Is eczema contagious?
Acne, or “acne vulgaris”, is an oily skin condition where skin’s sebaceous glands produce excess sebum. This causes pores to become clogged with dead cells and sebum. Sometimes, the process stops there, resulting in blackheads and whiteheads. This is known as “retentional acne”. In more severe cases, bacteria multiply in the trapped sebum and cause inflammation in the skin, resulting in superficial pimples called pustules, or deeper, hard and painful lesions called nodules and cysts. This is called “inflammatory acne”.
In babies, eczema causes rough, flaky red patches particularly on the cheeks and chin. In older children and adults the eczema patches become located mainly on the neck and in the skin folds around the elbows, wrists and behind the knees. Eczema patches can have scratch marks and may bleed. Blisters can also form and ooze. Over time, the skin can become thickened and leathery.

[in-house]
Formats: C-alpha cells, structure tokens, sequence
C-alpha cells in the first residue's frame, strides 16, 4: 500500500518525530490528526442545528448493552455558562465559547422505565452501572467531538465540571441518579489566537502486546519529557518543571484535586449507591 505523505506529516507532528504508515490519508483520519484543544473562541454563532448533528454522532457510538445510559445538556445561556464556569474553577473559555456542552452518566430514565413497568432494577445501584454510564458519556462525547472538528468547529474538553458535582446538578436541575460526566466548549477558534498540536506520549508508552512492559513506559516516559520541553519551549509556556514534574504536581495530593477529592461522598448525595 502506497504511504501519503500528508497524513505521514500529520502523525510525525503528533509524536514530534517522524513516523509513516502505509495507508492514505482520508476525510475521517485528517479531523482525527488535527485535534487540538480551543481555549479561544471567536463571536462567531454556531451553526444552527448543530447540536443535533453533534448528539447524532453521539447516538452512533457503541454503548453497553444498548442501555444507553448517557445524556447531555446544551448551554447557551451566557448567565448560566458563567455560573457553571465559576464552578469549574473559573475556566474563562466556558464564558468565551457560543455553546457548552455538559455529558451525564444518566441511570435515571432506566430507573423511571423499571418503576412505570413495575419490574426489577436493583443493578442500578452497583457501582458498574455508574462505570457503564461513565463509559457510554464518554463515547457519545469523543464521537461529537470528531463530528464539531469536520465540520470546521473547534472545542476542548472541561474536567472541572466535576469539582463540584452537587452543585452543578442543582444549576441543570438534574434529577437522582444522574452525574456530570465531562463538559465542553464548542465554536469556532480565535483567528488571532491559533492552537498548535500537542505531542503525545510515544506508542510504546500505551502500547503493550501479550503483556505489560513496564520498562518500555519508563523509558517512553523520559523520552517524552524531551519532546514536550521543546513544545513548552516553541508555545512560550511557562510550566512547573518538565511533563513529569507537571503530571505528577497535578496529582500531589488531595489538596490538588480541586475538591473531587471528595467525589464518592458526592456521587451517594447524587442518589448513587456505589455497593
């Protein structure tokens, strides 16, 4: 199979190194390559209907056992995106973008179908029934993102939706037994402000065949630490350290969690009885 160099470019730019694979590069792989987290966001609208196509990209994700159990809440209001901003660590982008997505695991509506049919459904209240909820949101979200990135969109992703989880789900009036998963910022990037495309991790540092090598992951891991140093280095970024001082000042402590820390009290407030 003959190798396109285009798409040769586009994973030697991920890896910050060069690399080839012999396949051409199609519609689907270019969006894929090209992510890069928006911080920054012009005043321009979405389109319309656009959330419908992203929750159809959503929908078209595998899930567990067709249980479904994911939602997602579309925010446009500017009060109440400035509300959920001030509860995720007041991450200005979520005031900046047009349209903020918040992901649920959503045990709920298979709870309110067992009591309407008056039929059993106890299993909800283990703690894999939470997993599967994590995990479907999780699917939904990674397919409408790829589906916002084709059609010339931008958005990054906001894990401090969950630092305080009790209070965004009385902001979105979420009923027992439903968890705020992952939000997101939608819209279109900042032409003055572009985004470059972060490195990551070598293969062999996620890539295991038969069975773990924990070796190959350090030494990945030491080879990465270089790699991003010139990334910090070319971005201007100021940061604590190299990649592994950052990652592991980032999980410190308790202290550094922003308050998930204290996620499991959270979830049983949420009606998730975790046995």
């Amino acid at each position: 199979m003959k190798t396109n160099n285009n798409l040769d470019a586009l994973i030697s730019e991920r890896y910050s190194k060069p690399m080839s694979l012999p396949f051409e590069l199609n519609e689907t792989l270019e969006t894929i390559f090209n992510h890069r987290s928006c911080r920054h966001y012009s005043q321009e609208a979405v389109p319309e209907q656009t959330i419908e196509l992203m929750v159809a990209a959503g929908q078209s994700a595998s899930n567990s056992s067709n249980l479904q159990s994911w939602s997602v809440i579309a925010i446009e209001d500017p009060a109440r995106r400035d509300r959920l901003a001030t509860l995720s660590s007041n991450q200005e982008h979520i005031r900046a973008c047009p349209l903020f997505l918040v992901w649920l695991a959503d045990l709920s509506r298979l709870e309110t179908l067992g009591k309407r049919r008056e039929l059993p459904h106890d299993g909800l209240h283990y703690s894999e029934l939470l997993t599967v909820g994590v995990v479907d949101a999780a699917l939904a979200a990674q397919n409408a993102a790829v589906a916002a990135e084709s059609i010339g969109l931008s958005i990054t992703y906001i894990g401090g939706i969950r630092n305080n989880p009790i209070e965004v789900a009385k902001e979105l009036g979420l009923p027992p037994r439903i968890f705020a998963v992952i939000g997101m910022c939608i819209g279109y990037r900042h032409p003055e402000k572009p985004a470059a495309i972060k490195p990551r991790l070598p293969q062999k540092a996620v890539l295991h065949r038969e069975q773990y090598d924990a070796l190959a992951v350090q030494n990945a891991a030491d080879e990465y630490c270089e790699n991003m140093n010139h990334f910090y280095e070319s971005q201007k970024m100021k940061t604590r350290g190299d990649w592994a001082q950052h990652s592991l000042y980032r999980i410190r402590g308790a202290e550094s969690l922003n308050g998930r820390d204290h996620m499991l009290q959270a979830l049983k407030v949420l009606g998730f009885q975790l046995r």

Atopy versus eczema : what is the difference?
Atopy is a condition and eczema is a symptom. Atopy is a genetic condition with a number of symptoms that presents in the form of redness which is called atopic eczema. Eczema is an inflammatory skin disease that presents itself in the form of redness scaly skin and severe itching. This itching frequently affects the patient’s quality of life. There are two kinds of eczema: atopic eczema, which may be called genetic eczema and allergic eczema, which is a type of contact dermatitis caused by prolonged and repeated contact with a potentially allergenic substance over months or years. Applying this allergen leads to the development of eczema. Atopic eczema generally improves with time and it is estimated that three quarters of eczemas will have disappeared by adolescence.
If not correctly treated, sensitive skin is 2 to 5 times more likely to develop medically diagnosed skin allergies*.
* Source: FARAGE 2008 British Association of Dermatologists. British Journal of Dermatology 2008 159, pp231–266
Safety standards beyond international cosmetics regulations.